Exhibition Guide

Nashashibi/Skaer

Listen to artists Rosalind Nashashibi and Lucy Skaer discuss their exhibition at Tate St Ives

view of exhibition

Photo: Ian Kingsnorth

Who are Nashashibi/Skaer?

Rosalind Nashashibi and Lucy Skaer work independently as artists and have been collaborating as Nashashibi/Skaer since 2005. Their work is made mostly using 16mm film and explores a range of contemporary concerns through art, artists, people and places that interest them. One of their films borrows the artist Paul Gauguin’s gaze on Polynesian women, while others reconsider works by Henri Matisse and Paul Nash, a museum in New York at night, and a diplomat’s residence in Hong Kong.

About the exhibition

This exhibition brings together Nashashibi/Skaer’s films with a selection of works they have chosen from the Tate collection and other sources. Each film becomes a starting point to explore key themes that resonate across the exhibition, from the portrayal of women and the representation of global cultures to the effects of war. By presenting the various works together, Nashashibi/Skaer reflect on how the power of objects and images changes over time. However, they also encourage you to find your own connections between the works on show.

Audio tour

Listen to the artists discuss their films, their collaborative process and the artworks they have selected for their exhibition at Tate St Ives.

visitor sat on a bench wearing headphones and watching artwork on a tv screen

Tanoa Sasraku Ansah Whop, Cawbaby / Swaling Gorse / Flickets 2018 © The artist. Photo: Ian Kingsnorth

close up of visitor watching a film in a dark room

Photo: Ian Kingsnorth

Maggi Hambling, ‘Minotaur Surprised while Eating’ 1986–7
Maggi Hambling
Minotaur Surprised while Eating 1986–7
Tate
© Maggi Hambling. All Rights Reserved 2018 / Bridgeman Images
view of exhibition gallery

Rossella Biscotti I dreamt that you changed into a cat . . . gatto . . . ha ha ha 2013 ©The artist. Photo: Ian Kingsnorth

exhibition gallery view

Photo: Ian Kingsnorth

view of exhibition gallery

Thomas Schütte Ceramic sketches 1997 – 1999 © The artist. Photo: Ian Kingsnorth

Gauri Gill, Rajesh Vangad, ‘The Eye in the Sky’ 2014–16
Gauri Gill, Rajesh Vangad
The Eye in the Sky 2014–16
Tate
© reserved
view of exhibition gallery

Ellen Lesperance Dear Pippa Bacca, Italy, Slovenia, Croatia, Bosnia – Herzegorina, Serbia, Bulgaria, Turkey 2012 The Taprogge Collection © The artist; Winifred Nicholson Netherby Daffodils 1979 Private collection © The Trustees of the estate of Winifred Nicholson. Photo: Ian Kingsnorth

On Paul Nash...

Paul Nash, ‘Flight of the Magnolia’ 1944
Paul Nash
Flight of the Magnolia 1944
Tate

We were initially drawn to Flight of the Magnolia as a painting because it seems like it is already an event unfolding before your eyes. The cloud is morphing into a magnolia flower which also becomes a human ear. Nash, who had been a war artist in the First and Second World Wars, made a surrealism which drew from the experience of violence. We took that kind of vision that he had and tried to go with and unfold it into our own time. Our Magnolia is also Margaret Thatcher in our minds. The war is also the Gulf War. We have continued its language.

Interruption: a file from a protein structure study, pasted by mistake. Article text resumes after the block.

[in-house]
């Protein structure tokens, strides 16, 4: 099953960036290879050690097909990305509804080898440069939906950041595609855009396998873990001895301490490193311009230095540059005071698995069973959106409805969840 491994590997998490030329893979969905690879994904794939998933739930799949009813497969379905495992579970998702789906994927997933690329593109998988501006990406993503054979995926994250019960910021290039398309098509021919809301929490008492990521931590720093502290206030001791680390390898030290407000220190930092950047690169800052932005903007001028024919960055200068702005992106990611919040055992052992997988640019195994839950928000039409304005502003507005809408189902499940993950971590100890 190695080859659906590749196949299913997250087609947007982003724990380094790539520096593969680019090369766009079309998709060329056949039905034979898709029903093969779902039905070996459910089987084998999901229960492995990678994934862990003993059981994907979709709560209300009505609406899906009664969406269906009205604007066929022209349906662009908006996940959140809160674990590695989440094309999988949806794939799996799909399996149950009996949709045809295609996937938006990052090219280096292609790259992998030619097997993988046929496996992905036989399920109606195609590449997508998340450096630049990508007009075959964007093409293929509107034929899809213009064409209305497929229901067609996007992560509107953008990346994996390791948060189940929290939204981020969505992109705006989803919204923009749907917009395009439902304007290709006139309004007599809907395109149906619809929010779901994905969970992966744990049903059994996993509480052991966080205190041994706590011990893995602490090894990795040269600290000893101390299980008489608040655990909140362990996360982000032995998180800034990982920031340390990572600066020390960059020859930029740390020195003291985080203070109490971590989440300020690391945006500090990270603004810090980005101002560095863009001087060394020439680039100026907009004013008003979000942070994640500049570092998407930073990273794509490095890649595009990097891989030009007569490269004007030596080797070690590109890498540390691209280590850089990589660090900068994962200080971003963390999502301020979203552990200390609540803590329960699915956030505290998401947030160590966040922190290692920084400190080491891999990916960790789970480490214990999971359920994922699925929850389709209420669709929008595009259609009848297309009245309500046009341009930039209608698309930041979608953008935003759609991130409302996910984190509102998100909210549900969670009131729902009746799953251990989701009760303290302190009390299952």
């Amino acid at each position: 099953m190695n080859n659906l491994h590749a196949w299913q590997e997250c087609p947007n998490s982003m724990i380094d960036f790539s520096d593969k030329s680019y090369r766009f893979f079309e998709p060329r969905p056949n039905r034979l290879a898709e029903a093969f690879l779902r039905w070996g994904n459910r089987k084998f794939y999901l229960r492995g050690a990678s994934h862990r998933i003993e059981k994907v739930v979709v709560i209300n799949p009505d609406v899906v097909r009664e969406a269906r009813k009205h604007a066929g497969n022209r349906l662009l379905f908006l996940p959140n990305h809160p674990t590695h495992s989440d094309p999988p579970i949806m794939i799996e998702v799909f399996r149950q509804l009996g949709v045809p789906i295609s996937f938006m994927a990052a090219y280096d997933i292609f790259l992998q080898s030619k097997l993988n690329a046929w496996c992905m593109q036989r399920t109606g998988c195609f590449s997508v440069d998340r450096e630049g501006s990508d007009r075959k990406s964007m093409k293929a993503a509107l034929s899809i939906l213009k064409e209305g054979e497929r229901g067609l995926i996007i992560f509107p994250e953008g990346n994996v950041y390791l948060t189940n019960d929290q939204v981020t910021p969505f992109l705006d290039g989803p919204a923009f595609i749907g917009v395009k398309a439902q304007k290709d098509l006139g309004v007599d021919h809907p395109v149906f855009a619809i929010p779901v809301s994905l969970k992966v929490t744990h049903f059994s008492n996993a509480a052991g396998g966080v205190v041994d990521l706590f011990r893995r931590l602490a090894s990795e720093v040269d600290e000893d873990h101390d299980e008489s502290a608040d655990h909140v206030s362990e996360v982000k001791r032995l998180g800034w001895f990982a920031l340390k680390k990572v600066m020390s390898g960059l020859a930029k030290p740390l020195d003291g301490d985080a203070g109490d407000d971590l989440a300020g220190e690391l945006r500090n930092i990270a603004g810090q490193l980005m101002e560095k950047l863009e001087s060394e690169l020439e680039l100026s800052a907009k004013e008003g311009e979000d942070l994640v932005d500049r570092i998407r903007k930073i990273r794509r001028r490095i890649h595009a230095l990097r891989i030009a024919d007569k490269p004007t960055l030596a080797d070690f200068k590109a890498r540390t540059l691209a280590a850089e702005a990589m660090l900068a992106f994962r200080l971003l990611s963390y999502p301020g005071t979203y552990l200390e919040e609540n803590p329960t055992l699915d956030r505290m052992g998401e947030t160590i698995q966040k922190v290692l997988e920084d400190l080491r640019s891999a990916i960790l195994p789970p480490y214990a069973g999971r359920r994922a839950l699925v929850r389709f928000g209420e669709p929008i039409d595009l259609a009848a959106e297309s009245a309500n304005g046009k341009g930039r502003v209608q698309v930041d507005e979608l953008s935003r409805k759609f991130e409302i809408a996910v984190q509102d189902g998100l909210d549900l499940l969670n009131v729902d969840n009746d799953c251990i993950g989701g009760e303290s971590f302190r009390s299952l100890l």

On Paul Gauguin...

Nashashibi/Skaer Why Are You So Angry? film still. Courtesy of the artists.

Nashashibi/Skaer Why Are You So Angry? film still. Courtesy of the artists.

Paul Gauguin, ‘Faa Iheihe’ 1898
Paul Gauguin
Faa Iheihe 1898
Tate

We decided to go to Tahiti because we felt that the images in Gauguin’s work of women are the only images that we are aware of... of indigenous women from there... We really felt that it would be interesting with that very narrow viewpoint to go there and to see how that affects our way of looking. We didn’t set out to make a documentary at all. We don't consider [Why Are You Angry?] a documentary. We didn't set out to make a truthful or whole representation of women who live in Tahiti but we did set out to use those paintings as a starting point to explore our own viewpoint... how those images that we could make could exist alongside those paintings.

On the representation of women...

Pierre Bonnard, ‘The Bath’ 1925
Pierre Bonnard
The Bath 1925
Tate

We know that woman's image has been exploited to such an extent that the body and face are rather overwritten culturally… That’s the case with the representation of humans but with women it becomes very extreme, that in a way you can't see the body without the cultural expectations and the idea of relating it to a model, whether that be a model of perfection, or a model of femininity, or motherhood, or a sexual model, or based on the fashion of the time. We had all of this in mind and we knew we couldn’t resolve this but we wanted to open up the questions and see… how certain obvious pitfalls could be sidestepped, tricked, avoided.

Henri Matisse, ‘Back IV’ 1930, cast 1955–6
Henri Matisse
Back IV 1930, cast 1955–6
Tate
© Succession Henri Matisse/DACS 2018

The woman is always turned away. An early title we had for the show was Second Husband. We are really interested in the idea of a position of experience, a way of looking through experience rather than youth or innocence. That is, a second look or a more considered look, a bittersweet look. In a way, these women are turning their backs… questioningly or ambivalently… it's a rejection of that total openness of the muse to the artist, it’s a sort of enclosure.

Nashashibi/Skaer: Thinking Through Other Artists is at Tate St Ives until 6 January 2019.

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